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Kuwait expects its share of the oil production from the Neutral Zone that it shares with Saudi Arabia to be 250,000 bpd by the end of 2020 when production will have resumed after half a decade of hiatus because of a dispute.
At the end of 2019, neighbors Saudi Arabia and Kuwait reached an agreement to resume oil production from the two oilfields they share in the Neutral Zone.
The so-called Partitioned Neutral Zone (PNZ) was established between Saudi Arabia and Kuwait in 1922 to settle a territorial dispute between the two countries. As of 2015, the oil production capacity in the neutral zone stood at 600,000 bpd, equally divided between Kuwait and Saudi Arabia, according to the EIA. Production from the zone averaged around 500,000 bpd just before the shutdown of the two oil fields, Khafji and Wafra, in 2014-2015.
Operational differences and a worsening in bilateral relations led to the suspension of production back in 2015. The worsening came as Saudi Arabia renewed Chevron’s concession for Wafra. According to the Kuwaiti side, Riyadh did that without consulting it.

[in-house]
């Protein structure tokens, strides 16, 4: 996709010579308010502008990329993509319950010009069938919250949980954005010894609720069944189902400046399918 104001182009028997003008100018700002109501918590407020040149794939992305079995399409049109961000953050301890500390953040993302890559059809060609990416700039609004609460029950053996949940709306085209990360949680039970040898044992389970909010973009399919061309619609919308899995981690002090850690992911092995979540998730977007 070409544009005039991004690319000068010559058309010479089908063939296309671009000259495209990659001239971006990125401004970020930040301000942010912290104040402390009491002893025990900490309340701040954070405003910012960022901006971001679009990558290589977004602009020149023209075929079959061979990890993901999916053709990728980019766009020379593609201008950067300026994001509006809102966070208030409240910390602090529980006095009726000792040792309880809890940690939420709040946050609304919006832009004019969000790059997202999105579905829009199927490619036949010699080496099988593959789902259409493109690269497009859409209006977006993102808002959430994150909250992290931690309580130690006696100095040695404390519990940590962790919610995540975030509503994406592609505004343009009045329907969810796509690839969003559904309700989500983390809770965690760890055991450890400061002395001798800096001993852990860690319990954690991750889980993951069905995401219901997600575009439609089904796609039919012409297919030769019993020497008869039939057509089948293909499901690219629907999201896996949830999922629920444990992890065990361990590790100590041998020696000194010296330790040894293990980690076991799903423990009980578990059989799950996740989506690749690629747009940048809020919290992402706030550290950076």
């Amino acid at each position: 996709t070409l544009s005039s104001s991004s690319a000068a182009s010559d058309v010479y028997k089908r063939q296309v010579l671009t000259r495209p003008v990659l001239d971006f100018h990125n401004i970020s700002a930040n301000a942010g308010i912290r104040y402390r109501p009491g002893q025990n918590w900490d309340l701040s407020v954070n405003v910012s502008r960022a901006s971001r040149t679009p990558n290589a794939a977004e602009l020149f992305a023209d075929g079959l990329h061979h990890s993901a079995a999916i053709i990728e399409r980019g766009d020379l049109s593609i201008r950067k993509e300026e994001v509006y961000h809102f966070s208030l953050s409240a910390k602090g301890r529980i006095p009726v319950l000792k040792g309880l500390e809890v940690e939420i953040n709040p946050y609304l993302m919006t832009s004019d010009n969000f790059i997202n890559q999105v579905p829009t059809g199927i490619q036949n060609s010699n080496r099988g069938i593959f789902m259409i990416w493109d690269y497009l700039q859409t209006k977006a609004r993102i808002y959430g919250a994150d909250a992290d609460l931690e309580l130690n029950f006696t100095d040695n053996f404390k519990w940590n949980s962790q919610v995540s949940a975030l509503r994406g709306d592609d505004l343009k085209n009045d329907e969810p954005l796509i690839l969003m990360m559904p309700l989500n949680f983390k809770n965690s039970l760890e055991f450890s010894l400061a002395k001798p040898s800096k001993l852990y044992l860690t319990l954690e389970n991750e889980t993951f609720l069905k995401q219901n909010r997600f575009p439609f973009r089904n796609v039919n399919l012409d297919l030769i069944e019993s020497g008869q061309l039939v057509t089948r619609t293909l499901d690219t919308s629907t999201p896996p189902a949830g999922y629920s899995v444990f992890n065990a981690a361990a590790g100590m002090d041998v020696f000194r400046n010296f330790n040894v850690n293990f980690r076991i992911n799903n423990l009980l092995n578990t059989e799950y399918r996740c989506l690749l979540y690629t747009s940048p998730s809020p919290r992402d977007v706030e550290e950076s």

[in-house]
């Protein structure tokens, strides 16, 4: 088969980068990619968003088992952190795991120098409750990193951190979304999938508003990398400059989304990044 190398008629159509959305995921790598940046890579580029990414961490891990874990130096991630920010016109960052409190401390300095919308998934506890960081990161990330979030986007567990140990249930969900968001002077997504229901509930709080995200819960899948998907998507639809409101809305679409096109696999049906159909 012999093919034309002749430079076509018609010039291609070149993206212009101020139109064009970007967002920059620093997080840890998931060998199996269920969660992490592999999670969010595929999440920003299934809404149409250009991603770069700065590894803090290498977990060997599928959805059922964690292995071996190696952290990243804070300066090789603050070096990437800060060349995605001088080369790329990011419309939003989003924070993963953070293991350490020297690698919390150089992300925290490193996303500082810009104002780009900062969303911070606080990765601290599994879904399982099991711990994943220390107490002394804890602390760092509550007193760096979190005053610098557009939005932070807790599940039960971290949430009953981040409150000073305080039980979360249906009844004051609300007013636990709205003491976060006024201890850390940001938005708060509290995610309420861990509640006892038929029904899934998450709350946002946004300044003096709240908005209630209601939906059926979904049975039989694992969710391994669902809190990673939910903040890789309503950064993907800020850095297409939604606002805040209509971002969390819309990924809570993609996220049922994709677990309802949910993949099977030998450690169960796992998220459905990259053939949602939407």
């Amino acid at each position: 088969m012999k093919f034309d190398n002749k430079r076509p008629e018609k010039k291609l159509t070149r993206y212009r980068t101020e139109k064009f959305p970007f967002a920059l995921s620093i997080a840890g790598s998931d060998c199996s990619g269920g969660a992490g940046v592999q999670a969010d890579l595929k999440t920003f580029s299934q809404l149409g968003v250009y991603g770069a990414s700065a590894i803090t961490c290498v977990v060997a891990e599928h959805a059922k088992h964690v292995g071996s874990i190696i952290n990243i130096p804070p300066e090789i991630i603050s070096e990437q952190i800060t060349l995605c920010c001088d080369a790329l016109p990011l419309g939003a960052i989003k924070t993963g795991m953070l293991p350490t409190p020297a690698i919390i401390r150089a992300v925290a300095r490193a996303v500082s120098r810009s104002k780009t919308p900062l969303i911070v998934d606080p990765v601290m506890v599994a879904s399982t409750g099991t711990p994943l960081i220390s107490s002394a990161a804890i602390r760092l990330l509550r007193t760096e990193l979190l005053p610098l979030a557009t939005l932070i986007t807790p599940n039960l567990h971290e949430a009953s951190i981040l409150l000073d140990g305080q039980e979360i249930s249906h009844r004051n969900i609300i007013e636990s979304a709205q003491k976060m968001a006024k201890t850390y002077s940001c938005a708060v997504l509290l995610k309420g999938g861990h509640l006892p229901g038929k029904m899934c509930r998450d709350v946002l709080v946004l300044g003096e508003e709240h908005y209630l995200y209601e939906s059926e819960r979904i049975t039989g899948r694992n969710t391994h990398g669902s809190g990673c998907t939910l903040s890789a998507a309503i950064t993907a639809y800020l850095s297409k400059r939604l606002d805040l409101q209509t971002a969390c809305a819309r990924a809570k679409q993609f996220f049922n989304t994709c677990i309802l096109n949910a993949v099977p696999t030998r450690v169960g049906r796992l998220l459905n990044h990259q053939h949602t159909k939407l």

The two neighbors now have agreed to restart the two oilfields, which could put an additional 500,000 bpd-600,000 bpd on the oil market.
“Signing the Memorandum of Understanding means the return of production of 250,000 bpd...before the end of 2020,” Reuters quoted Kuwait’s Oil Minister Khaled al-Fadhel as telling Parliament on Thursday.
According to the minister, the 250,000-bpd additional production capacity from the shared Neutral Zone will not impact Kuwait’s compliance with the ongoing OPEC+ production cuts. OPEC and its Russia-led allies are set to review the current pact in March this year.
Kuwait has been strictly complying with its share of the cuts, while Saudi Arabia has been going the extra mile every month and has cut much more than it had promised to.
By Tsvetana Paraskova for Oilprice.com
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Tsvetana is a writer for Oilprice.com with over a decade of experience writing for news outlets such as iNVEZZ and SeeNews.